WASHINGTON: Scientists have created a strain of mosquitoes capable of rapidly introducing malaria-blocking genes into a mosquito population through its progeny, ultimately eliminating the insects’ ability to transmit the disease to humans.
Using a groundbreaking gene editing technique, researchers inserted a DNA element into the germ line of Anopheles stephensi mosquitoes that resulted in the gene preventing malaria transmission being passed on to 99.5 per cent of offspring. A stephensi is a leading malaria vector in Asia.
“This opens up the real promise that this technique can be adapted for eliminating malaria,” said Anthony James, professor at the University of California, San Diego.
The study underlines the growing utility of the CRISPR method, a powerful gene editing tool that allows access to a cell’s nucleus to snip DNA to either replace mutated genes or insert new ones.
Researchers packaged anti-malaria genes with a Cas9 enzyme (which can cut DNA) and a guide RNA to create a genetic “cassette” that, when injected into a mosquito embryo, targeted a highly specific spot on the germ line DNA to insert the anti-malaria antibody genes.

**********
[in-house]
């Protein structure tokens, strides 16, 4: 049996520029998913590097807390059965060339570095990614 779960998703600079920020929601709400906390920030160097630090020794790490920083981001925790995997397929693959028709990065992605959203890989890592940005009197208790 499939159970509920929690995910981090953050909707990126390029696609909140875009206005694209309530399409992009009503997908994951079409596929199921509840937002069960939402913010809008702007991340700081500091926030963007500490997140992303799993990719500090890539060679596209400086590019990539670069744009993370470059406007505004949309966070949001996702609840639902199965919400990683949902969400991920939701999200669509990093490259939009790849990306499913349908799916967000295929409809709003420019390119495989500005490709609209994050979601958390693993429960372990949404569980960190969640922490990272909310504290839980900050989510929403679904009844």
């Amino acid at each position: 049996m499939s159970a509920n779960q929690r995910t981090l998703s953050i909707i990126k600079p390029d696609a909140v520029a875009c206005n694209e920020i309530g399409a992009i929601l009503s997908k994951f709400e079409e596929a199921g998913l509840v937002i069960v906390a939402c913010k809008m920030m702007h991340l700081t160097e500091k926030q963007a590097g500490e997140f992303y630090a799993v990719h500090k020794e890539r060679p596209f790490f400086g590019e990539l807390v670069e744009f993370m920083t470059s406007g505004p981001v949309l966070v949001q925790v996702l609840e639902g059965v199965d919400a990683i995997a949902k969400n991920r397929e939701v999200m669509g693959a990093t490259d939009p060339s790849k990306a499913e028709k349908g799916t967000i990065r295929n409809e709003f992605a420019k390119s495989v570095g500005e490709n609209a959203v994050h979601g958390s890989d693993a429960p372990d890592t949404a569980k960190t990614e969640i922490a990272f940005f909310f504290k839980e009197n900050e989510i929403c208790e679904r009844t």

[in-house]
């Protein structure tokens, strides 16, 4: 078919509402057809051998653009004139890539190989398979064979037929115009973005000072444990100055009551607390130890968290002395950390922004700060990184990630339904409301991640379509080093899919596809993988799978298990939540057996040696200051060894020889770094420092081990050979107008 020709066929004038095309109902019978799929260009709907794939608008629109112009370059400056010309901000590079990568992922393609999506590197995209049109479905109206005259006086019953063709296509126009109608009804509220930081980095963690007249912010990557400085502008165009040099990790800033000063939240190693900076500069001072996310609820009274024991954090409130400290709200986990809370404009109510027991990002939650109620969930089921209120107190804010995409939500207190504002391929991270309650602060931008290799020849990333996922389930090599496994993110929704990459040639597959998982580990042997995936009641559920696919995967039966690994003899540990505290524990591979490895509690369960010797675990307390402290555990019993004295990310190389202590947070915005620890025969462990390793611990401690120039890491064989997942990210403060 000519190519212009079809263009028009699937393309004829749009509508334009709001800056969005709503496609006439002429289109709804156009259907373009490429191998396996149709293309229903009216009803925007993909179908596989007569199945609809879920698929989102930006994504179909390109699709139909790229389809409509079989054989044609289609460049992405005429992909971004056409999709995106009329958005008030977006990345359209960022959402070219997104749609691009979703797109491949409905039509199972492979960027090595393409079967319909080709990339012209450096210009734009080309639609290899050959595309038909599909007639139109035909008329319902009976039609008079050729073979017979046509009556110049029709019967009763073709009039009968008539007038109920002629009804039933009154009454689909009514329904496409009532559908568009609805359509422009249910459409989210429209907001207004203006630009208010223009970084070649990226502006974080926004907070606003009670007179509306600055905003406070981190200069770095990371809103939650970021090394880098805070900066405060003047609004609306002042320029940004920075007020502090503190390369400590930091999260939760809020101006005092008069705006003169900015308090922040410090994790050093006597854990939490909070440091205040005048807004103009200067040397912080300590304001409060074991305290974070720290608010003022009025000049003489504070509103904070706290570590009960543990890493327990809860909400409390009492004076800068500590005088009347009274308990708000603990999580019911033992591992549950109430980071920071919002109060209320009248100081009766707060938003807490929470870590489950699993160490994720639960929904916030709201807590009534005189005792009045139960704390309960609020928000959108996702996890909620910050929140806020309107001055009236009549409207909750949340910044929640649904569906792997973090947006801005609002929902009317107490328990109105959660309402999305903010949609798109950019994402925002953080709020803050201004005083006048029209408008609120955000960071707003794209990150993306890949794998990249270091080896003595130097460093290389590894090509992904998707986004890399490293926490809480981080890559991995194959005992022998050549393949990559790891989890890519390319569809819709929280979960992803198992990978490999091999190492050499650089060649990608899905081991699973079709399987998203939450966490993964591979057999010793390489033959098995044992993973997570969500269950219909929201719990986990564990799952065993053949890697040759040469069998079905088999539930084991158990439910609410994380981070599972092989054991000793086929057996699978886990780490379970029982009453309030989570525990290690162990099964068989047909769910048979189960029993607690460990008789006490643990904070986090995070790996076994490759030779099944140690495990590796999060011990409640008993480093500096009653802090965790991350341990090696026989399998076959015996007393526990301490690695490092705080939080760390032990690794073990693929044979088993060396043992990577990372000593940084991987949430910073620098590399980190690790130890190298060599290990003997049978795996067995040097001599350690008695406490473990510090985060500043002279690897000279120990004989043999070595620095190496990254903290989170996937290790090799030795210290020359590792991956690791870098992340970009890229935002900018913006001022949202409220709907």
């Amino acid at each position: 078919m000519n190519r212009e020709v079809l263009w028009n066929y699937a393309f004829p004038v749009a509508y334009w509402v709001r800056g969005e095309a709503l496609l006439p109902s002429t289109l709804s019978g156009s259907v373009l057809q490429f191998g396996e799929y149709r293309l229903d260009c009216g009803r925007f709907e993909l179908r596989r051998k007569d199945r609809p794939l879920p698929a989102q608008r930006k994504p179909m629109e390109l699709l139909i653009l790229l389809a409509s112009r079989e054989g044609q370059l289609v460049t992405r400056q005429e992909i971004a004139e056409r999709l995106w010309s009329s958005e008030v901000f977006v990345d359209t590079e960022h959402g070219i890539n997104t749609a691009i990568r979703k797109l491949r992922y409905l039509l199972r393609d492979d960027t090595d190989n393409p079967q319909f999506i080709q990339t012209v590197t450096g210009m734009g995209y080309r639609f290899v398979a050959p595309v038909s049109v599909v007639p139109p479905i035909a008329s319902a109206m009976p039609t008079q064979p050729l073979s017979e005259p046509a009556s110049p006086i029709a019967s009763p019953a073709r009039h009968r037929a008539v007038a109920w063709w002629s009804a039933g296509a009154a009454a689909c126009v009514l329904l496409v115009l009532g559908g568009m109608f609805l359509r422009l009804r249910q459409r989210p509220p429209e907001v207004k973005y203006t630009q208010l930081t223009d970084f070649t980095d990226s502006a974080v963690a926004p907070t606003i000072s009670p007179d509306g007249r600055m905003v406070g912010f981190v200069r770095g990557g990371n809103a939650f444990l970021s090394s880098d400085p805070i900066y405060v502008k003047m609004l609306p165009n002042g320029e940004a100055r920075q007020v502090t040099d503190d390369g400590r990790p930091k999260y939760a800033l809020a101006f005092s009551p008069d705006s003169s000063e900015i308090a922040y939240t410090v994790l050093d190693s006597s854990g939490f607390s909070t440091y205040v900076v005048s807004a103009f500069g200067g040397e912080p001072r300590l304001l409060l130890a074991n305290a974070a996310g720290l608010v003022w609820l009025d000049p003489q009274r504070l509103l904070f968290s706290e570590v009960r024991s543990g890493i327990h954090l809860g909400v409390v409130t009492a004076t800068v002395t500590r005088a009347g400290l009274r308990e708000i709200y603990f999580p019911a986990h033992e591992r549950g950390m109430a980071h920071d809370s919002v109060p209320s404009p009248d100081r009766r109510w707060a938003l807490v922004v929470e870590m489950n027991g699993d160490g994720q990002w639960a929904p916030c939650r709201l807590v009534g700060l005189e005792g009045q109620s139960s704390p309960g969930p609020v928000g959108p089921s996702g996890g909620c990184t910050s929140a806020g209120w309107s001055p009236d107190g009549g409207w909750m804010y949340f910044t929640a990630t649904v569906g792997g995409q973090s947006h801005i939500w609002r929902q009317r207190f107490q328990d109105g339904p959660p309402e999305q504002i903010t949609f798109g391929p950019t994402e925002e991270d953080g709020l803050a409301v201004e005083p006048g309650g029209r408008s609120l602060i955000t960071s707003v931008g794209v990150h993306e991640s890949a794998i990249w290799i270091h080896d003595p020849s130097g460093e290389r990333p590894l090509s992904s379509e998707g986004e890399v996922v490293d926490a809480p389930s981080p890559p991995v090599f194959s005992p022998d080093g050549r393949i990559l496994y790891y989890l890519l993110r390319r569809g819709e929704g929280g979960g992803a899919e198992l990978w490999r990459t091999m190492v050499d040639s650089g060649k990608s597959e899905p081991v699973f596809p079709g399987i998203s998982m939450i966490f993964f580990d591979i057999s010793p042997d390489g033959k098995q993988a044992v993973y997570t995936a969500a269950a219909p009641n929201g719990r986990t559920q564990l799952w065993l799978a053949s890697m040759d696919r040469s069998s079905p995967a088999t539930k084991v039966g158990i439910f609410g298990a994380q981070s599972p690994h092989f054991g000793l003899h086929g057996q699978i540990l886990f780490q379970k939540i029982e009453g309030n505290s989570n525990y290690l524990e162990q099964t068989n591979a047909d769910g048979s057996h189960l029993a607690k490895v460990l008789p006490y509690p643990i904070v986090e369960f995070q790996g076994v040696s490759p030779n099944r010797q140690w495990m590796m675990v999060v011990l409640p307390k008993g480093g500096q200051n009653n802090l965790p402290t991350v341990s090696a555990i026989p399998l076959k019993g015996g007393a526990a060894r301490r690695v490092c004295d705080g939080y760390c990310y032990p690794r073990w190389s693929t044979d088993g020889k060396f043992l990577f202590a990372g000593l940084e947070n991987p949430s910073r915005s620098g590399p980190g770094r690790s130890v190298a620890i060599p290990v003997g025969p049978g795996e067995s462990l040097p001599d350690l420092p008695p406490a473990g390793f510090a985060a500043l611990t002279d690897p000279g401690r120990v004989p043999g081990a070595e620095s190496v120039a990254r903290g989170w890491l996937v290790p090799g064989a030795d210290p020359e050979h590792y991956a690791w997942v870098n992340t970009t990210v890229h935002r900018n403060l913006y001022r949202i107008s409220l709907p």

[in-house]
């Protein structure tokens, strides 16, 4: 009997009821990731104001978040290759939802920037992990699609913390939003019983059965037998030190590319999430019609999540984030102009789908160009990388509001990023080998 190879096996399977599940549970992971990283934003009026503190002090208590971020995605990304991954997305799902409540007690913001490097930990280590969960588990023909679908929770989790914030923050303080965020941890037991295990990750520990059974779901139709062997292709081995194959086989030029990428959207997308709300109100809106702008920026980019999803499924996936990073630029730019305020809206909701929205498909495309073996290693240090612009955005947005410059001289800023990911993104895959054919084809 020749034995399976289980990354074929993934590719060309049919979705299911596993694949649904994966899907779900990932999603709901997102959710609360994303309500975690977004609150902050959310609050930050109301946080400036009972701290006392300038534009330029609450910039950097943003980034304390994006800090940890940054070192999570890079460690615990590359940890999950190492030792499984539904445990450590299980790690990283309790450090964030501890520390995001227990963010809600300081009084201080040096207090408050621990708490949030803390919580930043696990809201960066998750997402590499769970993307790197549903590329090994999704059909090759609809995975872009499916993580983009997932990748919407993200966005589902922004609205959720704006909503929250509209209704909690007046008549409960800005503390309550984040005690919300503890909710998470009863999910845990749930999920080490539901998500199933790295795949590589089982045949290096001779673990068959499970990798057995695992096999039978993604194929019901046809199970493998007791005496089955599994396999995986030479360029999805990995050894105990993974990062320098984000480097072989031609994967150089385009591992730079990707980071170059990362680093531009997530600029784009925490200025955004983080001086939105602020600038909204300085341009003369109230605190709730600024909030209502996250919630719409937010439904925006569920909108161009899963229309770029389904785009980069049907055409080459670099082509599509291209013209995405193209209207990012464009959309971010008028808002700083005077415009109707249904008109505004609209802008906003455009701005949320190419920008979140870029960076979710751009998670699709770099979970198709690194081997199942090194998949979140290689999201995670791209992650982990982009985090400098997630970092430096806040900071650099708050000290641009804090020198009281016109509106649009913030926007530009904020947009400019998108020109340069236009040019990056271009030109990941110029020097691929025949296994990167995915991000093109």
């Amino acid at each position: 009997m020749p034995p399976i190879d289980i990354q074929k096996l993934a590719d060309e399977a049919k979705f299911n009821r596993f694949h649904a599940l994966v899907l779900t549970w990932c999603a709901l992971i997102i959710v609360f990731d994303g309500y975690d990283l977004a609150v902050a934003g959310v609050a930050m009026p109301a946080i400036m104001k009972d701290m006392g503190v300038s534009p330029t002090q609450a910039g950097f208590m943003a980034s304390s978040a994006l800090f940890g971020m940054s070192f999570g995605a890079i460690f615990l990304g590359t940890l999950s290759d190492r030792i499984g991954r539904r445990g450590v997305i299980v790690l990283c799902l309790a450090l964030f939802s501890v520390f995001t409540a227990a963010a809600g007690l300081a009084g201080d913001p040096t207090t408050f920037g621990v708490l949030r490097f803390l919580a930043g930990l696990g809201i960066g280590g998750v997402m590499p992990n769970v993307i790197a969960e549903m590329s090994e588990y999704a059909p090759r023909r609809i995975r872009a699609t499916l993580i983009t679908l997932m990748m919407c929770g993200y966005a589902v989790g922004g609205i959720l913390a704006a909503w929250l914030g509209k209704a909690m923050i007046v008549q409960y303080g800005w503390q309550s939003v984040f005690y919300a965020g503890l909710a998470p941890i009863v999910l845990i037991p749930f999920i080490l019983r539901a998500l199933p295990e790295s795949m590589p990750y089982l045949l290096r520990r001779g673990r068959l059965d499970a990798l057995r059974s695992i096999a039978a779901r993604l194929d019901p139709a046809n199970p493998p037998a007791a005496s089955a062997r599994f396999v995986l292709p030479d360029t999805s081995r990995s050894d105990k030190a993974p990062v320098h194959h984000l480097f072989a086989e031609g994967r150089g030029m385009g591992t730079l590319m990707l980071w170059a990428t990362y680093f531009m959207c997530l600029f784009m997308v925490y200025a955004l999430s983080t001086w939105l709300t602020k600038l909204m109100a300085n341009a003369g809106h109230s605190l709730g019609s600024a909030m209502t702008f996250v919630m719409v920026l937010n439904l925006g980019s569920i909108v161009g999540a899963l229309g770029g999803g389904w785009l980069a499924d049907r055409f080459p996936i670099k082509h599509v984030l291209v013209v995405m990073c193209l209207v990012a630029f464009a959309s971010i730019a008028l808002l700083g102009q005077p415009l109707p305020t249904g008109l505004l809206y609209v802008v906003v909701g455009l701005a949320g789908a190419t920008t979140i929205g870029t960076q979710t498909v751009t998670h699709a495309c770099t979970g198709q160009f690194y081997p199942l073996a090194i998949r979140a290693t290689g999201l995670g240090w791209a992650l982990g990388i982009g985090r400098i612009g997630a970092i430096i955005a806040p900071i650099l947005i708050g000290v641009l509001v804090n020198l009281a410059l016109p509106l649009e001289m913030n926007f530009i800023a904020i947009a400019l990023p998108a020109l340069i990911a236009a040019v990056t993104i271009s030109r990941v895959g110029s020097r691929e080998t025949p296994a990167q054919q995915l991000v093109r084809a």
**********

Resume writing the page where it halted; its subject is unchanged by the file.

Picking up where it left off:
To ensure that the element carrying the malaria-blocking antibodies had reached the desired DNA site, the researchers included in the cassette a protein that gave the progeny red fluorescence in the eyes.
As many as 99.5 per cent of offspring exhibited this trait, which James said is an amazing result for such a system that can change inheritable traits.
“This is a significant first step. We know the gene works. The mosquitoes we created are not the final brand, but we know this technology allows us to efficiently create large populations,” James added.
The study appears in the journal PNAS.